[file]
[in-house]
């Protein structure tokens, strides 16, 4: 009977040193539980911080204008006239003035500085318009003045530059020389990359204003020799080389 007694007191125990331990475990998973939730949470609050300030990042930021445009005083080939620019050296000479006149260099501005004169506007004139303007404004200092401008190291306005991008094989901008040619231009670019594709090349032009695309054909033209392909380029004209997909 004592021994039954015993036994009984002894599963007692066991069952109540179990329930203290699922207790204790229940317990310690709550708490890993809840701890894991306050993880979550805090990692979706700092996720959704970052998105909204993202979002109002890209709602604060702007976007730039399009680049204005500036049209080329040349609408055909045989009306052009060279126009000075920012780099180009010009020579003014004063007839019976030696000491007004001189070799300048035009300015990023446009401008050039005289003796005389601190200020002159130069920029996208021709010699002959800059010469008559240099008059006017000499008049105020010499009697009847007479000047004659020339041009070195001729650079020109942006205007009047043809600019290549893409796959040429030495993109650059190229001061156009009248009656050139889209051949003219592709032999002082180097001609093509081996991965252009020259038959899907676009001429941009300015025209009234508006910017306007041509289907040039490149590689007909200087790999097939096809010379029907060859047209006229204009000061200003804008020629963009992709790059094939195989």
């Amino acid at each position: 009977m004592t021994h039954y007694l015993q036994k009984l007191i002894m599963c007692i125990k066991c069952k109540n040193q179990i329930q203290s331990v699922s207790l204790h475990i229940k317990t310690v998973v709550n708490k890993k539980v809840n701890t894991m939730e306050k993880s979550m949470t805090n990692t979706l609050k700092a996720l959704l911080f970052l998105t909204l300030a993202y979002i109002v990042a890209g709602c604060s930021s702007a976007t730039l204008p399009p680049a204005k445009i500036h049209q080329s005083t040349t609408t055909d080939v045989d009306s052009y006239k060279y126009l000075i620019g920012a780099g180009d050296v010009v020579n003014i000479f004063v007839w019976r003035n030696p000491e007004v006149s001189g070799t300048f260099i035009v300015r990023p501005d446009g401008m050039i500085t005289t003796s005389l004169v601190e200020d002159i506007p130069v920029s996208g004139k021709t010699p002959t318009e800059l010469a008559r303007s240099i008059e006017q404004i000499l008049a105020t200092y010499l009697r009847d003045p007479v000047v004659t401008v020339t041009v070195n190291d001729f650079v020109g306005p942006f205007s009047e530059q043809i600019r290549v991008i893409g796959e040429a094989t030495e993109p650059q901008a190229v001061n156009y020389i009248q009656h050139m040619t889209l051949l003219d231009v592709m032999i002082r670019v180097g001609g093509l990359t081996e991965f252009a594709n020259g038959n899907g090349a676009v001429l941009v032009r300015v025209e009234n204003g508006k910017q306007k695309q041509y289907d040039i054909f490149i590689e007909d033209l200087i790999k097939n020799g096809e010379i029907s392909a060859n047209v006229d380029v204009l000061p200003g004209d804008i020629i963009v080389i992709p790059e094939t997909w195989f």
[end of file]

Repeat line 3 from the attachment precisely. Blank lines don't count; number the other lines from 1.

């Amino acid at each position: 009977m004592t021994h039954y007694l015993q036994k009984l007191i002894m599963c007692i125990k066991c069952k109540n040193q179990i329930q203290s331990v699922s207790l204790h475990i229940k317990t310690v998973v709550n708490k890993k539980v809840n701890t894991m939730e306050k993880s979550m949470t805090n990692t979706l609050k700092a996720l959704l911080f970052l998105t909204l300030a993202y979002i109002v990042a890209g709602c604060s930021s702007a976007t730039l204008p399009p680049a204005k445009i500036h049209q080329s005083t040349t609408t055909d080939v045989d009306s052009y006239k060279y126009l000075i620019g920012a780099g180009d050296v010009v020579n003014i000479f004063v007839w019976r003035n030696p000491e007004v006149s001189g070799t300048f260099i035009v300015r990023p501005d446009g401008m050039i500085t005289t003796s005389l004169v601190e200020d002159i506007p130069v920029s996208g004139k021709t010699p002959t318009e800059l010469a008559r303007s240099i008059e006017q404004i000499l008049a105020t200092y010499l009697r009847d003045p007479v000047v004659t401008v020339t041009v070195n190291d001729f650079v020109g306005p942006f205007s009047e530059q043809i600019r290549v991008i893409g796959e040429a094989t030495e993109p650059q901008a190229v001061n156009y020389i009248q009656h050139m040619t889209l051949l003219d231009v592709m032999i002082r670019v180097g001609g093509l990359t081996e991965f252009a594709n020259g038959n899907g090349a676009v001429l941009v032009r300015v025209e009234n204003g508006k910017q306007k695309q041509y289907d040039i054909f490149i590689e007909d033209l200087i790999k097939n020799g096809e010379i029907s392909a060859n047209v006229d380029v204009l000061p200003g004209d804008i020629i963009v080389i992709p790059e094939t997909w195989f």